South Africa’s energy ministry began consultations with industry on preparations for a proposed 2,500 megawatt (MW) nuclear power plant building programme, which has faced opposition from environmental campaigners.
South Africa wants to supplement its power capacity because of problems at state utility Eskom’s fleet of coal-fired power plants, some of which will be decommissioned over the next two decades.
The energy ministry aims to use the consultation process – known as a Request for Information – to get some idea of the cost, possible ownership structures, cost recovery, the end-user cost and sustainability of the nuclear programme, it said in a statement.
“Given the long lead-time of building additional new nuclear capacity, upfront planning is necessary for security of energy supply to society into the future,” the energy ministry said.
Earthlife Africa Johannesburg and the Southern African Faith Communities’ Environment Institute earlier this month wrote to the energy minister threatening to take legal action if he moved to build new nuclear power plants without proper consultation.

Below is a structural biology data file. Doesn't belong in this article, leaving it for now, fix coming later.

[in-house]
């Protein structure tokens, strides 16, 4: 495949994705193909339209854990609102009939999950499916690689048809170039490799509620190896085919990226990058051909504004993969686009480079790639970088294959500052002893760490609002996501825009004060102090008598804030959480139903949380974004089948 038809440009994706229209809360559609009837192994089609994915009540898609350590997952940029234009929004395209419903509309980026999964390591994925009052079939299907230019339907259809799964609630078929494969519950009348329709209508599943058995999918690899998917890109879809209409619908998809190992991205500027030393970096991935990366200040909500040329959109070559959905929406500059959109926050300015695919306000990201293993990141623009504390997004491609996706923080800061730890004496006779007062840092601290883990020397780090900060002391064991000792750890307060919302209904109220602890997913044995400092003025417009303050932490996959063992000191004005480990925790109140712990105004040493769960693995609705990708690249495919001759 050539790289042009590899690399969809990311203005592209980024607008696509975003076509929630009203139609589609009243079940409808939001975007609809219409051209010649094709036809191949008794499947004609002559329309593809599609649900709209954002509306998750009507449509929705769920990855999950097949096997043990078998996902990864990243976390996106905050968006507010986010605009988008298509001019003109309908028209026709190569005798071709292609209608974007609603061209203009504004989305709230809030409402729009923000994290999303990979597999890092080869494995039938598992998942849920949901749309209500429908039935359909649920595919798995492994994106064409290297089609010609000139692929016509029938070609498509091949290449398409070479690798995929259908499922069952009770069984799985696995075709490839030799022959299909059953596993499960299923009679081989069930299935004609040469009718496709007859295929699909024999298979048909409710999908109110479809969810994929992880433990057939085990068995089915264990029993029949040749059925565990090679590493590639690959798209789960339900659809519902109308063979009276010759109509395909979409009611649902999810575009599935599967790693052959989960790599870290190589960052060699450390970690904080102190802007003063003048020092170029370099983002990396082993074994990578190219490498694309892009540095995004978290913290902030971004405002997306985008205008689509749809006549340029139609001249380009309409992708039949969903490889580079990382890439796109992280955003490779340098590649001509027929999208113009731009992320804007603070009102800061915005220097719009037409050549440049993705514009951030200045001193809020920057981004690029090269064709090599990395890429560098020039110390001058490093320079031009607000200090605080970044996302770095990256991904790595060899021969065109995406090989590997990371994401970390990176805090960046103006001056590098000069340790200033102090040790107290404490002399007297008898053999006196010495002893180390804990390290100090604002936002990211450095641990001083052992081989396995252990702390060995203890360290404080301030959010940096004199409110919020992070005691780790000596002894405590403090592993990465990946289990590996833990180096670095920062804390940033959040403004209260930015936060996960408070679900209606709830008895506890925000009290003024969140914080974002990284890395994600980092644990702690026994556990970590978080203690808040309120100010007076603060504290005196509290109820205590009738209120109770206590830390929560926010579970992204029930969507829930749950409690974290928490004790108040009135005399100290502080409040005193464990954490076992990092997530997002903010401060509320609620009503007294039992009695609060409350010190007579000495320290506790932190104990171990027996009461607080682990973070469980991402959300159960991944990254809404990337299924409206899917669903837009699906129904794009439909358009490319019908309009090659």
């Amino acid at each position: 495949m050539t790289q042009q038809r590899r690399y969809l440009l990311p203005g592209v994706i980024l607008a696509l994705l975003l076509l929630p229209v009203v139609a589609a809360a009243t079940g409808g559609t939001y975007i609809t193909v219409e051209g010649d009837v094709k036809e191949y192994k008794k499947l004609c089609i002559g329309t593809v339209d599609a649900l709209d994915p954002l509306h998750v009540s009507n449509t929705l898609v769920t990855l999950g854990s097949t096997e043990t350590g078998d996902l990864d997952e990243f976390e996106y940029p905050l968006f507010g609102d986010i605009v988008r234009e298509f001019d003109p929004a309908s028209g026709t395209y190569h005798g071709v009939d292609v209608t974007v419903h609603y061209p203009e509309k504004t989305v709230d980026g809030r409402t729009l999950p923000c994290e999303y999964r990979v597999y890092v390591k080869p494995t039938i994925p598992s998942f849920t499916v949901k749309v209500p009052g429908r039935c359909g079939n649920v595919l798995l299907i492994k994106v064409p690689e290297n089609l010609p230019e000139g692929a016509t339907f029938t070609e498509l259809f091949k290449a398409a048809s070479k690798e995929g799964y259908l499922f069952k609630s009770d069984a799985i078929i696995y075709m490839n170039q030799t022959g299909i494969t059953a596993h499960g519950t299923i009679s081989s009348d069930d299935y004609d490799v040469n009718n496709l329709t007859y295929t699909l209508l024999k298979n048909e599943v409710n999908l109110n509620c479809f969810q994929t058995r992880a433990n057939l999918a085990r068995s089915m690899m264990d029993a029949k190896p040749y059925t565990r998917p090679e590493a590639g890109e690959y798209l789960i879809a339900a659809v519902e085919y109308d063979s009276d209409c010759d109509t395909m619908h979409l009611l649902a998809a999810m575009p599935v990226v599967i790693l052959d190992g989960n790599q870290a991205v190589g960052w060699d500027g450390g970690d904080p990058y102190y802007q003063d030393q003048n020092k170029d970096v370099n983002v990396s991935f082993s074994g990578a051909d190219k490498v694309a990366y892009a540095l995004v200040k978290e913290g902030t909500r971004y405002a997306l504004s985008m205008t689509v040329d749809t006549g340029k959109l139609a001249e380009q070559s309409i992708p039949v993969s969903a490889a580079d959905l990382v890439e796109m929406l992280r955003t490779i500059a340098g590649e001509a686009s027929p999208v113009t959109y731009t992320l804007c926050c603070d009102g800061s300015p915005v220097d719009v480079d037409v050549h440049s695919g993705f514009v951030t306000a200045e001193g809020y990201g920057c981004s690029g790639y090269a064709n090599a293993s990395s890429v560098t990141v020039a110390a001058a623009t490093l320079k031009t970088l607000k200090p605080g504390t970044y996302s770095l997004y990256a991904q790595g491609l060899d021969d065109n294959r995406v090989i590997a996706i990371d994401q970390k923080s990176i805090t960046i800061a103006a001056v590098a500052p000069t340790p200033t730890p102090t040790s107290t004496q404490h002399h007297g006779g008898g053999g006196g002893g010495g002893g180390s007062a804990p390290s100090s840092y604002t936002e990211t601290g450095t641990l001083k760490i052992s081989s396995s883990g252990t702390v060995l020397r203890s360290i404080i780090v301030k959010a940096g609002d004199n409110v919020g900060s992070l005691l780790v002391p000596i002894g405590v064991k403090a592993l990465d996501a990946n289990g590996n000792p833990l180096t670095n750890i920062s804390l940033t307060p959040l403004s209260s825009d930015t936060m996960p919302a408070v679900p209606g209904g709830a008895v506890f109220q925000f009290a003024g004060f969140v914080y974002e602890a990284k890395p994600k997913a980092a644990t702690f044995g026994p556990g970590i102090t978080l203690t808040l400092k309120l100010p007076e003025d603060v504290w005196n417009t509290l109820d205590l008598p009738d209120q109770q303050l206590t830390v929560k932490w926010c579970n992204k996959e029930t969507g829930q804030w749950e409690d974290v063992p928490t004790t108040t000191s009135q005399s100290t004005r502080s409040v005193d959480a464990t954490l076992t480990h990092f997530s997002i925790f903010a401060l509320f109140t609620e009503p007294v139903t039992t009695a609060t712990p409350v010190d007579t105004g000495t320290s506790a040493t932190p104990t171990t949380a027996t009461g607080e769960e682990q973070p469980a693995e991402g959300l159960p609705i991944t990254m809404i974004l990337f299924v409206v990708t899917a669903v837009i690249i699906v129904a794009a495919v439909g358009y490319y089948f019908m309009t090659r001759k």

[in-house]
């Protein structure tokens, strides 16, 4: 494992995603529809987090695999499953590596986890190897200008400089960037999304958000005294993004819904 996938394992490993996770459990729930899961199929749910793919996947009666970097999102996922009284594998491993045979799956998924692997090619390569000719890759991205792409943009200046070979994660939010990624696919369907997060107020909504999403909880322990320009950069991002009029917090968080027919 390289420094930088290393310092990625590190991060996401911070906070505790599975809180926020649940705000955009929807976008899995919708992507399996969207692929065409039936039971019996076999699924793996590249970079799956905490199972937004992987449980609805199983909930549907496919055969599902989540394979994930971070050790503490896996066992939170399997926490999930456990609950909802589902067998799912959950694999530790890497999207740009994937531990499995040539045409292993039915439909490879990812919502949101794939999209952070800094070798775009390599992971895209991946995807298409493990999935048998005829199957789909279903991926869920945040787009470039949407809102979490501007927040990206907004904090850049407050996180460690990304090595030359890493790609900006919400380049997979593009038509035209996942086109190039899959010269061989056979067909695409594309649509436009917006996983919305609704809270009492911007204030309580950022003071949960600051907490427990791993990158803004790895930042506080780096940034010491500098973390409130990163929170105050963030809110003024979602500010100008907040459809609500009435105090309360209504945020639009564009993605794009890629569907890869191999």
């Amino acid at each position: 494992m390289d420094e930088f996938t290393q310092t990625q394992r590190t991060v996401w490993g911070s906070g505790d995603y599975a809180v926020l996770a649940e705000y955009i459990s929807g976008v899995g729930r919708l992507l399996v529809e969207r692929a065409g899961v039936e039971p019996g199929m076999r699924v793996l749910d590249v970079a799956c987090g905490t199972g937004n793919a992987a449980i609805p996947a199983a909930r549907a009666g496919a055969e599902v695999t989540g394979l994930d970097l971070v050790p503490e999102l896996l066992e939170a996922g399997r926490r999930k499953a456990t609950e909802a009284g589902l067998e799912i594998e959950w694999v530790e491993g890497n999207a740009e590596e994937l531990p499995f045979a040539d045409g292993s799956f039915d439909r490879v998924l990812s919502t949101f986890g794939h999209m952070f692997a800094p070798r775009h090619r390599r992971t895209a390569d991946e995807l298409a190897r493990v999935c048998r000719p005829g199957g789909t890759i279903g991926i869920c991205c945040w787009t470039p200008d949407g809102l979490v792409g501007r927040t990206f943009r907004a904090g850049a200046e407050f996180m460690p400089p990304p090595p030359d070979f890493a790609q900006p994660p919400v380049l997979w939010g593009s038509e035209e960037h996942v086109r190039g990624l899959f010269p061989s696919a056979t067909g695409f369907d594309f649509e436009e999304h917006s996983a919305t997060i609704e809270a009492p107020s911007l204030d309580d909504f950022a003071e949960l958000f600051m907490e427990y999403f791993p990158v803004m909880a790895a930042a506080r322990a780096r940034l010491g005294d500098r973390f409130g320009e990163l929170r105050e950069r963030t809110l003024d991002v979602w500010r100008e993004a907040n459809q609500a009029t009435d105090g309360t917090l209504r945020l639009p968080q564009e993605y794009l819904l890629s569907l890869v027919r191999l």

Three years ago, the same groups succeeded in persuading a court to block a nuclear power agreement with Russia, signed under then-president Jacob Zuma.
South Africa, which operates the continent’s only nuclear power plant near Cape Town, said last month that it planned to procure 2,500MW of new nuclear capacity by 2024.
South Africa’s long-term energy plan, released in October, listed nuclear power as an option in the longer term or in case a long-delayed hydropower project in the Democratic Republic of Congo does not materialise.
South African officials have previously talked about nuclear power as being part of an “energy mix” that also includes renewable sources like wind and solar as well as coal, on which the country currently relies for more than 80% of its power generation.